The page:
Last modified on 18 June 2013, at 13:27

carry a torch for

EnglishEdit

EtymologyEdit

carry a torch may derive from the Greek wedding torch tradition

From the metaphor of a burning flame, to keep a fire burning.

The association of a torch with love may date to the Greek and Roman tradition of a wedding torch,[1] lit in the bride’s hearth on her wedding night, then used to light the hearth in her new home. Such a torch is associated with the Greek god of marriage Hymenaios.

VerbEdit

to carry a torch for (third-person singular simple present carries a torch for, present participle carrying a torch for, simple past and past participle carried a torch for)

  1. (idiomatic) To love or to be romantically infatuated with, especially when such feelings are not reciprocated.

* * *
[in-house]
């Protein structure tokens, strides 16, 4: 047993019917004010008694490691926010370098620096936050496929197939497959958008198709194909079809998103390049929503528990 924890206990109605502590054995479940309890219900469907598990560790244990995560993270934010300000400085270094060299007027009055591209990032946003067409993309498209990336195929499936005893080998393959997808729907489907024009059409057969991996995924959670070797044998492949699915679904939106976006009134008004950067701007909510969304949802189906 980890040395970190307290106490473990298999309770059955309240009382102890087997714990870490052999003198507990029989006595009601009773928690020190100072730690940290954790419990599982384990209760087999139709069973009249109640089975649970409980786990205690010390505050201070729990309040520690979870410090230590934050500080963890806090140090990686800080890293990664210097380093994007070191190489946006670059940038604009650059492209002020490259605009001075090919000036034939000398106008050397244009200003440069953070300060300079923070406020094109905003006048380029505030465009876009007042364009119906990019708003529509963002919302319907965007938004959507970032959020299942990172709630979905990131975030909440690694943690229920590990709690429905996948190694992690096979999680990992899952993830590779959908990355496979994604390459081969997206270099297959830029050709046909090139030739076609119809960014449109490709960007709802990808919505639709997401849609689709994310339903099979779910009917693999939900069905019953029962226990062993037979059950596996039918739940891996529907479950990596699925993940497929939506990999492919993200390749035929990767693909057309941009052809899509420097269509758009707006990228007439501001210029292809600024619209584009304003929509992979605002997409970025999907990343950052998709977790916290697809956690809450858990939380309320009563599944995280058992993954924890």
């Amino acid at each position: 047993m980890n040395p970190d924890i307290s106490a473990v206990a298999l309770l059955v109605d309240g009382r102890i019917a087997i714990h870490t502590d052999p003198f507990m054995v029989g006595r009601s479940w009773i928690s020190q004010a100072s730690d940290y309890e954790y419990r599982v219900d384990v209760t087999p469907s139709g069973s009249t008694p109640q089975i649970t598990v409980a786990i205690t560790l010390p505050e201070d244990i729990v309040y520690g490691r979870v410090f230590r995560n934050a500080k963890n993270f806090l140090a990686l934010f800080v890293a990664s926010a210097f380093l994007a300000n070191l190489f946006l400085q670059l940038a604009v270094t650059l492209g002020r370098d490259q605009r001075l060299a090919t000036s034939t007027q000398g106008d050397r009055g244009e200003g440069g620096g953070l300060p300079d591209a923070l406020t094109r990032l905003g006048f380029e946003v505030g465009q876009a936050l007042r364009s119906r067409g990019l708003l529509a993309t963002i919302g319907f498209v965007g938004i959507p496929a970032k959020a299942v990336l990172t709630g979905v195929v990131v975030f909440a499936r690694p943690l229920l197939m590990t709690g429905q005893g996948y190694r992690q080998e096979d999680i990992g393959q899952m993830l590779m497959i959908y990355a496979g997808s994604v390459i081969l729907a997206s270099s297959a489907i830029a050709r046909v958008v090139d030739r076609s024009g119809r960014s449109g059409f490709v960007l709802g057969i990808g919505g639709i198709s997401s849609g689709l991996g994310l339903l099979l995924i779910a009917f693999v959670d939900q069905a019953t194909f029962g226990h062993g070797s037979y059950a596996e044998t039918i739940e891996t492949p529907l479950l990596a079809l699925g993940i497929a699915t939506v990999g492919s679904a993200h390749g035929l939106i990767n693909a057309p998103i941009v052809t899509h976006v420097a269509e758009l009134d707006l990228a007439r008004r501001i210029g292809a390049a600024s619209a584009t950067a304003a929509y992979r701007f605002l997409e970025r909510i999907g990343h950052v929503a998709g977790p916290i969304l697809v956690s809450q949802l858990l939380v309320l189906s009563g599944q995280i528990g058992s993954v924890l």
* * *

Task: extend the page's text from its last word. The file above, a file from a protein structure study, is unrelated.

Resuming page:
• 1955, "Books: Mixed Fiction" (review of The Twelve Pictures by Edith Simon), Time, 6 June:
      Brunhilde, a kind of earth-mother goddess, carries a torch for her lost love.
    • 2006, Jeannette Walls, "Are Simpson and Lachey still in love?," msnbc.com, 20 April:
      Lachey, for his part, seems to still carry a torch for his estranged wife.

Usage notesEdit

  • Often used to characterize a situation in which a romantic relationship has ended, but where one partner still loves the other.
  • Considered by some to be dated,[2] but still in wide usage.

Related termsEdit

See alsoEdit

ReferencesEdit

  1. ^ Re: To "hold a candle" for someoneThe Phrase Finder
  2. ^ WordReference Forums – carry a torch for someone